BOYS OF SCANDINAVIA: "We Wear Black And Smile Little"

Interview by Erkki pHinn Rautio / pHinnWeb

12 January, 2006 -- Tuomo Kuusi of Boys of Scandinavia Alongside Adult.'s Gimmie Trouble, Kill The Party, the debut by Boys of Scandinavia was my favourite album of 2005, released as a collaboration between Manchester's Mate Recordings and Helsinki's If Society. Bleak and lovely: dark new-wavish guitar noir disco about and for no-hopers, underachievers, pessimists, hopeless romantics, losers and people who will never score. Some names to possibly draw comparisons from: Joy Division/New Order, The Smiths, Interpol, DFA, LCD Soundsystem...

The Boys of Scandinavia track 'Worse Than A Girl' was hailed by the critics as the best thing on the 2004 compilation Music is Better Volume One (Manchester vs Helsinki) (Mate Recordings). The new BoS single 'Why Do You Love Me?' is a story about a modern "Man Without Qualities", à la Robert Musil.

pHinnWeb talked via e-mail to the Boys of Scandinavia members, Teemu Metsälä (familiar also from Roger, which pHinnWeb interviewed in July 2003), Juhana Lahtinen and the vocalist Tuomo Kuusi.

- What's happening now in the lives of Boys of Scandinavia -- any news?

Teemu: Right now we are concentrating on playing our first ever tour in Finland and visiting Russia, hopefully sooner than later... only after this we can see if Boys are worth for more...

Sat 25/02/06 Soundscape Festival, St Peterburg, Russia
Sat 21/01/06 Kuningasklubi, Tavastia, Helsinki, Finland
Fri 20/01/06 Club Continental, Dynamo, Turku, Finland
Thu 19/01/06 Lutakko, Jyvaskyla, Finland
Wed 18/01/06 Poppikerho, Klubi, Tampere, Finland

Juhana: And after that there will be some more gigs later spring.

Teemu: OK, there's been some interest already for more Boys activity... but I'd like to think that with Boys it's always like for the last time...

- Tell me something about your own backgrounds, and how did you start making music?

Teemu: We all have various projects, past and current, which have had an effect to the way Boys have shaped up... but we don't want to talk about other stuff whilst in the BoS mode; right now we wear black and smile little... for the live band I took the approach to re-invent myself as a bass player, it's the first instrument I ever played and I've never quite been able to let it go... after a couple of years only programming synths and drums it hurts a bit but that's the nature of slapping, isn't it...?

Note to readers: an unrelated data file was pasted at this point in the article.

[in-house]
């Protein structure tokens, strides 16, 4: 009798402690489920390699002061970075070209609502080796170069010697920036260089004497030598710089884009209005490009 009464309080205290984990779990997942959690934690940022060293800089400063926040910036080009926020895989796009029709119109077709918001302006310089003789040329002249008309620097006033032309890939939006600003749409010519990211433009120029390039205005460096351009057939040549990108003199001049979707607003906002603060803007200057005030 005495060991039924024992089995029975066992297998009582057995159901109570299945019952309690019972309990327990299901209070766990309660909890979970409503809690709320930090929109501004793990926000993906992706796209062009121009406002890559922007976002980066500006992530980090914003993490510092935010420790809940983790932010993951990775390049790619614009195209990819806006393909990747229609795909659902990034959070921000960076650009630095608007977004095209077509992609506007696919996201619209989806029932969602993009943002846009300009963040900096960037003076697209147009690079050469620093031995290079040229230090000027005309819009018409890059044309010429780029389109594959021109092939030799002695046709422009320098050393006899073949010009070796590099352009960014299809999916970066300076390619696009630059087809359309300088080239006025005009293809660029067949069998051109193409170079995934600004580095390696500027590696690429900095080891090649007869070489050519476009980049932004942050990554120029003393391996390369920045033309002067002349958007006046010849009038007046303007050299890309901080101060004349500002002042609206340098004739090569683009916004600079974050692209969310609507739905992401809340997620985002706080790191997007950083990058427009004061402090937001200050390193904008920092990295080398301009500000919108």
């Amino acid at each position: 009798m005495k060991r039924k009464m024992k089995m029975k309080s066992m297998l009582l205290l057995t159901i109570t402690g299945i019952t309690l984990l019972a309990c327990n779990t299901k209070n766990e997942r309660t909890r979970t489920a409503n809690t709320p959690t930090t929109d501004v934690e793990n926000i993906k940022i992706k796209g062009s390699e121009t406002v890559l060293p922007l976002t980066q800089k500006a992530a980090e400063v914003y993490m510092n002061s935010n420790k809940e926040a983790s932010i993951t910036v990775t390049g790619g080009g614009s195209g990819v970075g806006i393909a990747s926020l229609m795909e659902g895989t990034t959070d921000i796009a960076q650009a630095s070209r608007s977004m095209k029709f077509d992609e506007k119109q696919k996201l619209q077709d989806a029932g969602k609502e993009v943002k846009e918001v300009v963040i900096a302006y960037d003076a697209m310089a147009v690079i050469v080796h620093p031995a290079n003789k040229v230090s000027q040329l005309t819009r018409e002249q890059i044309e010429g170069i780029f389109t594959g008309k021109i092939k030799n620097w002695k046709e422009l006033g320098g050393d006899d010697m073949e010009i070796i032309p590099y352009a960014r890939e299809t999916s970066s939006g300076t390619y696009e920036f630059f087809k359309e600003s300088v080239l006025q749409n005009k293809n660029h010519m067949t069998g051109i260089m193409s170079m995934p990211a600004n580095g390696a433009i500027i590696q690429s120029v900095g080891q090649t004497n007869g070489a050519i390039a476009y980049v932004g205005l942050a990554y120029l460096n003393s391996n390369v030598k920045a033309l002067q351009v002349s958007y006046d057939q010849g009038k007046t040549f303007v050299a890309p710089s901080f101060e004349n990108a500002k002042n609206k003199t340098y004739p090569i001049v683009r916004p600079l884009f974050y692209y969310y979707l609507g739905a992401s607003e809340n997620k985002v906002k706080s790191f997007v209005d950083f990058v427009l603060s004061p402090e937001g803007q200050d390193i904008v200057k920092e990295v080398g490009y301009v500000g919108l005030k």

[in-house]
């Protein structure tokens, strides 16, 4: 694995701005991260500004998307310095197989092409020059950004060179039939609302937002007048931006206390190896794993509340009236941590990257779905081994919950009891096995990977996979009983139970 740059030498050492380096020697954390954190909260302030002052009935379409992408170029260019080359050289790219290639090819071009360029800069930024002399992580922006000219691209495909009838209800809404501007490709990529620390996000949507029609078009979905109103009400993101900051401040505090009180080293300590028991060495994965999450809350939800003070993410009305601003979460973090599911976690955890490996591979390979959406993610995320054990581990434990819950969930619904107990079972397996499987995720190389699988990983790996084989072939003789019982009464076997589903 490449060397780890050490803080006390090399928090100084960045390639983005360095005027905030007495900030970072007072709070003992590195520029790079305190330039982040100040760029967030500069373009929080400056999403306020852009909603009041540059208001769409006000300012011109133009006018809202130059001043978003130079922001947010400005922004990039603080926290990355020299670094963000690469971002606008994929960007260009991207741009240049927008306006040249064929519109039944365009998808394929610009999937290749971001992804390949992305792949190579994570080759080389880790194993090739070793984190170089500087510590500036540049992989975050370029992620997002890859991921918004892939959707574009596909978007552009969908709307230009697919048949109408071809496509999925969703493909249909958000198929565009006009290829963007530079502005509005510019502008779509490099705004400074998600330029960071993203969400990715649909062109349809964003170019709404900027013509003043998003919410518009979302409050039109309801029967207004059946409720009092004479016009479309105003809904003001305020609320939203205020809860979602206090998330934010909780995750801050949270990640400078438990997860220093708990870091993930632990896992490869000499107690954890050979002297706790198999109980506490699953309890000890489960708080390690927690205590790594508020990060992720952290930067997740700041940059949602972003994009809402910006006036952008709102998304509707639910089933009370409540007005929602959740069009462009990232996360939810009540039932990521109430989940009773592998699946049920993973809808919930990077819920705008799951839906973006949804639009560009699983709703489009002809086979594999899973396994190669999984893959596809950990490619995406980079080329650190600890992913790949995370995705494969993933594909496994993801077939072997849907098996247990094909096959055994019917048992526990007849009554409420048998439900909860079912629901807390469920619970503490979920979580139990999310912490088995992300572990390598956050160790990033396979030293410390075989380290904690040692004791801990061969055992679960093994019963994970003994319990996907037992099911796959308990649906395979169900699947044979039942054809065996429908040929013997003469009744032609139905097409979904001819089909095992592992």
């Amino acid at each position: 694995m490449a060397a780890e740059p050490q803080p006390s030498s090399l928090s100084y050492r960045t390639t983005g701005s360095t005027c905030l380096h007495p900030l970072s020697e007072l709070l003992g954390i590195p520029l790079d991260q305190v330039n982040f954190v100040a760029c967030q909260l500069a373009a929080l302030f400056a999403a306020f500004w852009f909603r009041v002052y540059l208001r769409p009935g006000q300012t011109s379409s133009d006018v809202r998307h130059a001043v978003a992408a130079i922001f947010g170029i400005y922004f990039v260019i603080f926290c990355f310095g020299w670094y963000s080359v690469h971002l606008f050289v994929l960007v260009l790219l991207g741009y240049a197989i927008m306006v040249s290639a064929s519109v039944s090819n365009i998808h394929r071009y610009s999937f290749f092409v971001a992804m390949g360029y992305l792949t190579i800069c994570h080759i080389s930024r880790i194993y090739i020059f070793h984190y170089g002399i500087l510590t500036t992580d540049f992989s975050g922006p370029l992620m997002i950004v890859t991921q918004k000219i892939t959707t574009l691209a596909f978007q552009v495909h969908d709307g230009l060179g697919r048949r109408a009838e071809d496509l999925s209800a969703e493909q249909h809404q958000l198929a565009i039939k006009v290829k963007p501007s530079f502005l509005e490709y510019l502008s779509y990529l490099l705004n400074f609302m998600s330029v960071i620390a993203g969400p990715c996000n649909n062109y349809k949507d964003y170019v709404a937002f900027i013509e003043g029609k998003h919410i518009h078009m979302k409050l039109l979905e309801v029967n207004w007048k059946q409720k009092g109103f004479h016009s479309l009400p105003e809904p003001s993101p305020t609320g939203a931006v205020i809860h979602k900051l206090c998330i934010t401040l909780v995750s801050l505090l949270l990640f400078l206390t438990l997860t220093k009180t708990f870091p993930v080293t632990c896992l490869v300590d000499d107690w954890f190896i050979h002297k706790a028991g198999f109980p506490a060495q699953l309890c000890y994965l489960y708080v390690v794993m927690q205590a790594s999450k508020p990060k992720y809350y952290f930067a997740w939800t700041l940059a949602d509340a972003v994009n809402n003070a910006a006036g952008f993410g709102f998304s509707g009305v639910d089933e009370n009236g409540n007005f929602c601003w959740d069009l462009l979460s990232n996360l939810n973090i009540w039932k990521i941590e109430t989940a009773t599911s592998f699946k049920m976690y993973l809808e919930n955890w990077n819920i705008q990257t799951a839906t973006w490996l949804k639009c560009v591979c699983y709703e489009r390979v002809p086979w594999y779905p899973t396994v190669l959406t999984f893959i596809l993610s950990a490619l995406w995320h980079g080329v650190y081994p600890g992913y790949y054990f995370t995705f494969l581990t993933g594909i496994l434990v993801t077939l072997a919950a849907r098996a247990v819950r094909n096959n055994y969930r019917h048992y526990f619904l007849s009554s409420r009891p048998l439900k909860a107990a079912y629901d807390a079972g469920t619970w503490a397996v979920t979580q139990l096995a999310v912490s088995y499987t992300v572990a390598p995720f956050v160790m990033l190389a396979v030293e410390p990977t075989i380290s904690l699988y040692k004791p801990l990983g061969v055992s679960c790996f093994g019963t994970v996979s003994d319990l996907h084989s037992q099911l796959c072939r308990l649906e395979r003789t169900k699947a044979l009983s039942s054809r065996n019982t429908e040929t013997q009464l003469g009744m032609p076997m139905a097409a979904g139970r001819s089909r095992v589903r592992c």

Juhana: I started with guitar, and have been part of all kinds of musical projects and lately got more into producing. Boys is for me an opportunity to put two of my favourite elements, electronic beats and guitars in the same package.

Tuomo: I've been singing basically all my life. First some classical stuff at the age of four and after that everything else...

- How did Boys of Scandinavia get their origins?

Teemu: There are a couple of stories currently being told, the favourite one being a boy calendar made out of twelve songs and boys... We thought about it, and started testing... 12 months later we are still with the boy number one, that is Tuomo, so things must have clicked straight away. It's always a matter of chemistry and personality issues how things work out. We simply did not want to try with others once Tuomo opened his mouth, he just fit right in and was vocally what we were after.

- What's the story behind the band's name?

Juhana: Boys of Scandinavia was the right name straight away when I heard it.

Tuomo: I hated it in the beginning, as it sounded like Scandinavian Hunks. Now I both love and hate it.

Teemu: One day the name came out of my mouth and sounded utterly clumsy... Yet it had a serious undertone, especially when Finland isn't really part of Scandinavia, and Finnish are known for their underdog attitude towards our dear Western neighbours.... So it's both lovely and tragic to be in a band that especially Finnish people think should be Swedish...

- How would you describe your style of music?

Juhana: It's basically electronic music to me. I put guitars on it after a long programming period and therefore it sounds naturally more like a guitar band... but I think Boys is really a crossover band because it's fundamentally made as electronic music. At first it sounds like a guitar rock band but if you listen carefully you will hear that is different to a traditional band sound.